Muslims participated and played an important role in drafting and discussing the Universal Declaration of Human Rights. They discussed the primacy of individual rights versus the authority of the state, women’s rights in marriage, and religious freedom. They not only played an important role in moving this nascent human rights project forward but also in universalizing these newly defined norms. Susan Waltz notes:
Muhammad Zafrullah Khan, Foreign Minister of Pakistan and head of Pakistan’s UN delegation in 1948, did not enter the debate on the UDHR until the final days of its review. However, he made a long lasting impression with strong words about freedom of religion, which he addressed to the UNGA in plenary session. In 1949, when the Commission began its work of drafting the covenants several other individuals rose to the fore, including Bedia Afnan from Iraq, Jawaat Mufti from Syria, and Abdul Rahman Pazhwak from Afghanistan. Pazhwak served as chair of the Commission in 1963, as did Egypt’s Mahmoud Azmi in 1953.
Shaista Ikramullah was a member of the Third Committee, a Pakistani delegate, and with Eleanor Roosevelt, was the only Muslim woman to have participated in the actual drafting of the Universal Declaration of Human Rights. She took a strong interest in the formulation of Article 16 which explicitly championed equal rights of women and men in marriage. Ambassador Ikramullah later said “it was imperative that the peoples of the world should recognize the existence of a code of civilized behaviour which would apply not only in international relations, but also in domestic affairs.” A pioneering female human rights thinker in an era of global male chauvinism, she later became a member of the committee on the “Convention on the Prevention and Punishment of the Crime of Genocide” and noted later with sorrow that states did not wish to have their sovereignty infringed upon, and expressed regret that the sections dealing with “cultural genocide” were removed.
Ikramullah later observed there were Western nations that believed the draft declaration went too far. South Africa fell into this category. Western nations following the Anglo-American lead believed that the focus should be on individual rights and not with the responsibilities of the state. Ideological divisions between the Soviet Union and Western nations were starting to emerge. Few scholars of the Universal Declaration of Human Rights are familiar with her, and she has been largely relegated to the margins of history, including in Muslims societies.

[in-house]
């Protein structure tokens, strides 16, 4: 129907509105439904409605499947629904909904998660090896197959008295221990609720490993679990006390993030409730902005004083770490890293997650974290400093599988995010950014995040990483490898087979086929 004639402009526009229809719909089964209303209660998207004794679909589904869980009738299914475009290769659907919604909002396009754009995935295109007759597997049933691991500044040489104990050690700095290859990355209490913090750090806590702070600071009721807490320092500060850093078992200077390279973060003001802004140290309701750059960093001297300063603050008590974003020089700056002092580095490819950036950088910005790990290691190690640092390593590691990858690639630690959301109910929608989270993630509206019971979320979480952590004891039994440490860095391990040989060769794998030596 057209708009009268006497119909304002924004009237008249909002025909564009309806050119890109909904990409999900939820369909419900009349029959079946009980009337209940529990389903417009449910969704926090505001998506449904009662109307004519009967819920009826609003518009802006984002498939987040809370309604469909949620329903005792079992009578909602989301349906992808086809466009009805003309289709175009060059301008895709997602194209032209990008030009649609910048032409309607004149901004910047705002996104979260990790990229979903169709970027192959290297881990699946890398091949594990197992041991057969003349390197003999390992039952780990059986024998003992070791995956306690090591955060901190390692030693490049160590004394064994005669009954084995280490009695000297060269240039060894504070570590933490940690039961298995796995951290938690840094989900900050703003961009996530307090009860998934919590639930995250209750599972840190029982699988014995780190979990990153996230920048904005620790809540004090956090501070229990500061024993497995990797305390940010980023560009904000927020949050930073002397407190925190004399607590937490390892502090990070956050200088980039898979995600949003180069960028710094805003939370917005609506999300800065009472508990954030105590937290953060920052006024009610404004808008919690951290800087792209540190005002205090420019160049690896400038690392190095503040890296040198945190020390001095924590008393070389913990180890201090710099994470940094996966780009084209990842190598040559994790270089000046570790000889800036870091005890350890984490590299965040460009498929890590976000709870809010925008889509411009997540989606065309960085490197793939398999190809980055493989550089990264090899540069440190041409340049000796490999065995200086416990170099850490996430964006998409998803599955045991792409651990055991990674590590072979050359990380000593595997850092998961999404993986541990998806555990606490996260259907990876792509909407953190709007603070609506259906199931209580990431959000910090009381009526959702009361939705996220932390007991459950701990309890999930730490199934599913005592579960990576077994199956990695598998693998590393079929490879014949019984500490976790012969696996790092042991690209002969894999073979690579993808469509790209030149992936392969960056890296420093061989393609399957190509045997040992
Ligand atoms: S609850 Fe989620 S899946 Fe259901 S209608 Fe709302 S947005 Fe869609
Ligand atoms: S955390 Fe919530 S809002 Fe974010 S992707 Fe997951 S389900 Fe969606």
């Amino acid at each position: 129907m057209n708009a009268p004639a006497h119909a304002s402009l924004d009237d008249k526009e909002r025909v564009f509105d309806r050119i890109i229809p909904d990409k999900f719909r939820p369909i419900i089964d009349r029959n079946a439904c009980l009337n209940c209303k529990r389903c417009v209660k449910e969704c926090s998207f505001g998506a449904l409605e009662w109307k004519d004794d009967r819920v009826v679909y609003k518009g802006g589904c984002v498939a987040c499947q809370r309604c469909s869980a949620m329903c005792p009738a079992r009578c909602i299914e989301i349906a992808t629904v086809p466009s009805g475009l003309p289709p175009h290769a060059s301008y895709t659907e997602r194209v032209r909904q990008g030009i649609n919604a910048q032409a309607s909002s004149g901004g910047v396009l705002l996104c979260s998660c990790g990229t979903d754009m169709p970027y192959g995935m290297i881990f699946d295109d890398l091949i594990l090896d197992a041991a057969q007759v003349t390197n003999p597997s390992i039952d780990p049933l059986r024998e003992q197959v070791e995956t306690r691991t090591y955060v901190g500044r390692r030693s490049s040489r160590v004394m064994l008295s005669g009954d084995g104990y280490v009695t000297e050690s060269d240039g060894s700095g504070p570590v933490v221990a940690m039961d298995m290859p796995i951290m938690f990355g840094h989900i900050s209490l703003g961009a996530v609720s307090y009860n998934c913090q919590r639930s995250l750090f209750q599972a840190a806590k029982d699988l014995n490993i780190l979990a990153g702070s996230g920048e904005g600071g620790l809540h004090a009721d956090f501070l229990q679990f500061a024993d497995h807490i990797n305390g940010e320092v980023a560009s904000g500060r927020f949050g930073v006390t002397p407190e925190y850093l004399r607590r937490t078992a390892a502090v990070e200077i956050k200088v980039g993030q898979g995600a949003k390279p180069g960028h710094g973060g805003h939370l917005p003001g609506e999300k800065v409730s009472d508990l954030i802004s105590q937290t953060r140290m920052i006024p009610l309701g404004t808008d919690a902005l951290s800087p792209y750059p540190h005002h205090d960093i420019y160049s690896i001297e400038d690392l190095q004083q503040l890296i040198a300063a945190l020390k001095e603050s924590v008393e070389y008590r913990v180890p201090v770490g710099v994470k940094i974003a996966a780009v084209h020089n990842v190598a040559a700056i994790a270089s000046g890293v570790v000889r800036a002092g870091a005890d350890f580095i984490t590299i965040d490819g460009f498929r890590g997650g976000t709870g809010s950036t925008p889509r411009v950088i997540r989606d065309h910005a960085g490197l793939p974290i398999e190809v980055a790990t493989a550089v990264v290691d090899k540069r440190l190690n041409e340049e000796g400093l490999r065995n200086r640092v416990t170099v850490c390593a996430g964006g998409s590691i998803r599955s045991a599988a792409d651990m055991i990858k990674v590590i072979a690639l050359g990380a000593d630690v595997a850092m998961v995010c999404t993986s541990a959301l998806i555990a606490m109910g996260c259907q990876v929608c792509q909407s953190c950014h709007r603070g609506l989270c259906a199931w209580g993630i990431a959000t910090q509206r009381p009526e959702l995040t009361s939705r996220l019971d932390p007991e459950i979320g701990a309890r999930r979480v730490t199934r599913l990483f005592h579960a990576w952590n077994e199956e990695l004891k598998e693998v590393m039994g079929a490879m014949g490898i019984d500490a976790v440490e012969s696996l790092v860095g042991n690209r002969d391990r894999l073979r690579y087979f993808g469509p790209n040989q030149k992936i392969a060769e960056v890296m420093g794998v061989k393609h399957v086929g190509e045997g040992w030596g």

Saudi Arabia abstained in its vote on the UDHR at the UN General Assembly. According to research by Susan Walz, Muslim states made important and substantive contributions to all three foundational UN documents on human rights. While some objections were raised by Muslim delegates on the question of women’s equality and the right to change religion, none of these objections prevented Muslim states from formally endorsing international standards for human rights.
This was clearly reflected in the 1972 charter of the Organization of Islamic Cooperation (OIC) to which all Muslim states belong. The UN Charter and basic human rights are viewed as entirely compatible with Islamic values in this document. The preamble states:
Resolved to preserve Islamic spiritual, ethical, social and economic values, which will remain one of the most important factors of achieving progress for mankind;
Reaffirming their commitment to the U.N. Charter and fundamental Human Rights, the purposes and principles which provide the basis for fruitful cooperation amongst all people;